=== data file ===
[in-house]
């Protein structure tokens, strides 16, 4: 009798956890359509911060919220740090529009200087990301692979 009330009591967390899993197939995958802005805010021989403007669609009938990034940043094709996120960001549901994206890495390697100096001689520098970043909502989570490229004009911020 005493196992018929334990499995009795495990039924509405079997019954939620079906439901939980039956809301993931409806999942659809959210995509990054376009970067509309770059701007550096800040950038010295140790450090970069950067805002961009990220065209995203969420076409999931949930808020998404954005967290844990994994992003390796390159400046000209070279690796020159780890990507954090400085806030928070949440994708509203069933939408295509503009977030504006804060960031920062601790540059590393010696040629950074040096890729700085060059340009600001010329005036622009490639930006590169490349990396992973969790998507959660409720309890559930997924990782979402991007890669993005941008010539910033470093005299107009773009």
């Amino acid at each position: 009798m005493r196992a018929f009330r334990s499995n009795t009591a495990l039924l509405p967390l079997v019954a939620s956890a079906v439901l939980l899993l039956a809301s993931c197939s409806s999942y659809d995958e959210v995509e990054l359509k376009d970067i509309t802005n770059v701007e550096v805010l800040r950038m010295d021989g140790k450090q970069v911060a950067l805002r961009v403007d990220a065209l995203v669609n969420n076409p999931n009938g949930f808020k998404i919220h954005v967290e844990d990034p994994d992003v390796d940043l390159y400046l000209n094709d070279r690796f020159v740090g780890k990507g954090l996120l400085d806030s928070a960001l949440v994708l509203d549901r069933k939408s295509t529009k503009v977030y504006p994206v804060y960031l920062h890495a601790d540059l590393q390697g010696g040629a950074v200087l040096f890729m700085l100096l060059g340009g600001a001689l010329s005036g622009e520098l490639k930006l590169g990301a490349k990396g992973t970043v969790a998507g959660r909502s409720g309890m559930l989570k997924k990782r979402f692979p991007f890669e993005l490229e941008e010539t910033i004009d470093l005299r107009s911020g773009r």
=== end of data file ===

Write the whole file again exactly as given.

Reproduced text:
[in-house]
């Protein structure tokens, strides 16, 4: 009798956890359509911060919220740090529009200087990301692979 009330009591967390899993197939995958802005805010021989403007669609009938990034940043094709996120960001549901994206890495390697100096001689520098970043909502989570490229004009911020 005493196992018929334990499995009795495990039924509405079997019954939620079906439901939980039956809301993931409806999942659809959210995509990054376009970067509309770059701007550096800040950038010295140790450090970069950067805002961009990220065209995203969420076409999931949930808020998404954005967290844990994994992003390796390159400046000209070279690796020159780890990507954090400085806030928070949440994708509203069933939408295509503009977030504006804060960031920062601790540059590393010696040629950074040096890729700085060059340009600001010329005036622009490639930006590169490349990396992973969790998507959660409720309890559930997924990782979402991007890669993005941008010539910033470093005299107009773009």
């Amino acid at each position: 009798m005493r196992a018929f009330r334990s499995n009795t009591a495990l039924l509405p967390l079997v019954a939620s956890a079906v439901l939980l899993l039956a809301s993931c197939s409806s999942y659809d995958e959210v995509e990054l359509k376009d970067i509309t802005n770059v701007e550096v805010l800040r950038m010295d021989g140790k450090q970069v911060a950067l805002r961009v403007d990220a065209l995203v669609n969420n076409p999931n009938g949930f808020k998404i919220h954005v967290e844990d990034p994994d992003v390796d940043l390159y400046l000209n094709d070279r690796f020159v740090g780890k990507g954090l996120l400085d806030s928070a960001l949440v994708l509203d549901r069933k939408s295509t529009k503009v977030y504006p994206v804060y960031l920062h890495a601790d540059l590393q390697g010696g040629a950074v200087l040096f890729m700085l100096l060059g340009g600001a001689l010329s005036g622009e520098l490639k930006l590169g990301a490349k990396g992973t970043v969790a998507g959660r909502s409720g309890m559930l989570k997924k990782r979402f692979p991007f890669e993005l490229e941008e010539t910033i004009d470093l005299r107009s911020g773009r």